In microbial rhodopsins (also called retinal proteins), the retinal chromophore is used for harvesting light. A carotenoid molecule has been reported to complement the retinal as light harvesting antenna in bacterial retinal proteins, although examples are scarce. In this paper, we present the formation of a novel antenna complex between thermophilic rhodopsin (TR) and the carotenoid salinixanthin (Sal). The complex formation and its structure were studied using UV-visible absorption as well as circular dichroism (CD) spectroscopies. Our studies indicate that the complex is formed in both the trimeric and monomeric forms of TR. CD spectroscopy suggests that excitonic coupling takes place between retinal and Sal. The binding of Sal with artificial TR pigments derived from synthetic retinal analogues further supports the contribution of the retinal chromophore to the CD spectrum. These studies further support the possibility of interaction between the 4-keto ring of the Sal and the retinal in TR-Sal complexes. Temperature-dependent CD spectra indicate that the positive band (ca. 482 nm) of the bisignate CD spectra of the studied complexes originates from the contribution of excitonic coupling and induced chirality of Sal in the protein binding site. The presence of a relatively smaller glycine residue in the vicinity of the retinal chromophore in TR is proposed to be crucial for binding with Sal. The results are expected to shed light on the mechanism of retinal-carotenoid interactions in other biological systems.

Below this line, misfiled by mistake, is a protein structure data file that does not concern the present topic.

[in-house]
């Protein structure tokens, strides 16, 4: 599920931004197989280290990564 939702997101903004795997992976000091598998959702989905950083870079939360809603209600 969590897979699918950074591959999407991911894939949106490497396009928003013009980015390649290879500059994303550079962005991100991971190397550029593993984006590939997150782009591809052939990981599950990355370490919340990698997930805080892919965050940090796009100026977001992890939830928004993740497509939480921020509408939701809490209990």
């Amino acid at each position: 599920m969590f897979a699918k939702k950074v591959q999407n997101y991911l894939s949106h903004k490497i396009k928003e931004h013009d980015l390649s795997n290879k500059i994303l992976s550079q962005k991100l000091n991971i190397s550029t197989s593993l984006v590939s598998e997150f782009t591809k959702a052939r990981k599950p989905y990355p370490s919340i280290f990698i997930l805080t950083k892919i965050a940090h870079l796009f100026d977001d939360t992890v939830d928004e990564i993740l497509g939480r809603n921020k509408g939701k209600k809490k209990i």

ASJC Scopus subject areas
- Physical and Theoretical Chemistry
- Surfaces, Coatings and Films
- Materials Chemistry